Arianna Bozzolo and Michael R. Evans
, vermiculite has been blended with peat as a component to increase substrate water-holding capacity ( Boodley and Sheldrake, 1977 ; Stamps and Evans, 1999 ). Additionally, vermiculite has been commonly used as a top coating material because it is sterile
John M. Ruter and Hendrik van de Werken
The effect of container design on physical parameters of media with different bulk densities was evaluated. A significant interaction between container design and media for water-holding capacity and air space was found. A container with a polyester fabric bottom had the largest media air space and the smallest water-holding capacity after 24 h of drainage when placed on a column of sand to allow for free drainage from the container medium. For the media tested, a blend of composted pine bark and hardwood bark (PB:HB) appeared to have good physical characteristics for a container medium in the container designs that were evaluated. Container design should be considered when selecting a container medium because physical parameters of a given medium will be influenced.
Michael R. Evans
Aggregates produced from finely ground waste glass [Growstones (GS); Earthstone Corp., Santa Fe, NM] have been proposed to adjust the physical properties of peat-based substrates. The GS had a total pore space (TPS) of 87.4% (by volume), which was higher than that of sphagnum peat and perlite but was similar to that of parboiled fresh rice hulls (PBH). The GS had an air-filled pore space (AFP) of 53.1%, which was higher than that of sphagnum peat and perlite but lower than that of PBH. At 34.3%, GS had a lower water-holding capacity (WHC) than sphagnum peat but a higher WHC than either perlite or PBH. The bulk density of GS was 0.19 g·cm−3 and was not different from that of the perlite but was higher than that of sphagnum peat and PBH. The addition of at least 15% GS to sphagnum peat increased the AFP of the resulting peat-based substrate. Substrates containing 25% or 30% GS had a higher AFP than substrates containing equivalent amounts of perlite but a lower AFP than substrates containing equivalent PBH. Substrates containing 20% or more GS had a higher WHC than equivalent perlite- or PBH-containing substrates. Growth of ‘Cooler Grape’ vinca (Catharanthus roseus), ‘Dazzler Lilac Splash’ impatiens (Impatiens walleriana), and ‘Score Red’ geranium (Pelargonium ×hortorum) was similar for plants grown in GS-containing substrates and those grown in equivalent perlite- and PBH-containing substrates.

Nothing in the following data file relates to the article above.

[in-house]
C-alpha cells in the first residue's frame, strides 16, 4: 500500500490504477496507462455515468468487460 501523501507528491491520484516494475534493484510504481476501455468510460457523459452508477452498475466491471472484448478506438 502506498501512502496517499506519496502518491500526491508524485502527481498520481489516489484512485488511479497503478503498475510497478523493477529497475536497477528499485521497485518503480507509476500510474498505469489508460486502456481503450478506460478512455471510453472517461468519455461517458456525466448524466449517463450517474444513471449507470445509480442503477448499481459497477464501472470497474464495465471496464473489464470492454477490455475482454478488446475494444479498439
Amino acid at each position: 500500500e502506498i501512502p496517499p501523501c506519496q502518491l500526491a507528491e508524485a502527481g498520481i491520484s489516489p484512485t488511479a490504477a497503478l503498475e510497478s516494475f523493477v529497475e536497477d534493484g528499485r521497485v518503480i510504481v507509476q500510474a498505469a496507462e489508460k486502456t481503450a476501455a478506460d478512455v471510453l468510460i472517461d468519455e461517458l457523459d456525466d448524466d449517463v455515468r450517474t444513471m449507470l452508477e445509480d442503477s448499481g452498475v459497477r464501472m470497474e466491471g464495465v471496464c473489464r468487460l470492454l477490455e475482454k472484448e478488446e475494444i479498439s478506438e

Robert H. Stamps and Michael R. Evans
A comparison was made of Canadian sphagnum peat (SP) and Philippine coconut (Cocos nucifera L.) coir dust (CD) as growing media components for Dieffenbachia maculata [(Lodd.) G. Don] `Camille' greenhouse production. Three soilless foliage plant growing mixes [Cornell, Hybrid, Univ. of Florida #2 (UF-2)] were prepared using either SP or CD and pine bark (PB), vermiculite (V), and/or perlite (P) in the following ratios (percent by volume): Cornell = 50 CD or SP:25 V:25 P, Hybrid = 40 CD or SP:30 V:30 PB, UF-2 = 50 CD or SP:50 PB. Initial CI concentrations and electrical conductivities were higher for CD-containing media (CDM) than SP-containing media (SPM). At termination, Ca, Mg, and NO3-N concentrations were higher for SPM than CDM. Bulk densities were lower for CDM than SPM for one medium, but not for the others. Water-filled pore space (W-FPS) and water-holding capacity (W-HC) were larger and air-filled pore space (A-FPS) generally was smaller for CDM than SPM. Cornell had the highest W-FPS and W-HC, lowest A-FPS and percentage of large particles, and produced the highest grade and heaviest plants. Plant top grades, fresh mass and overall mass, but not root grades and mass, were higher for CDM than SPM. Plant mass was positively correlated with initial medium W-HC but not with A-FPS. Lower K in mix UF-2 compared to the mixes containing vermiculite may have been partly responsible for the lesser growth in that mix.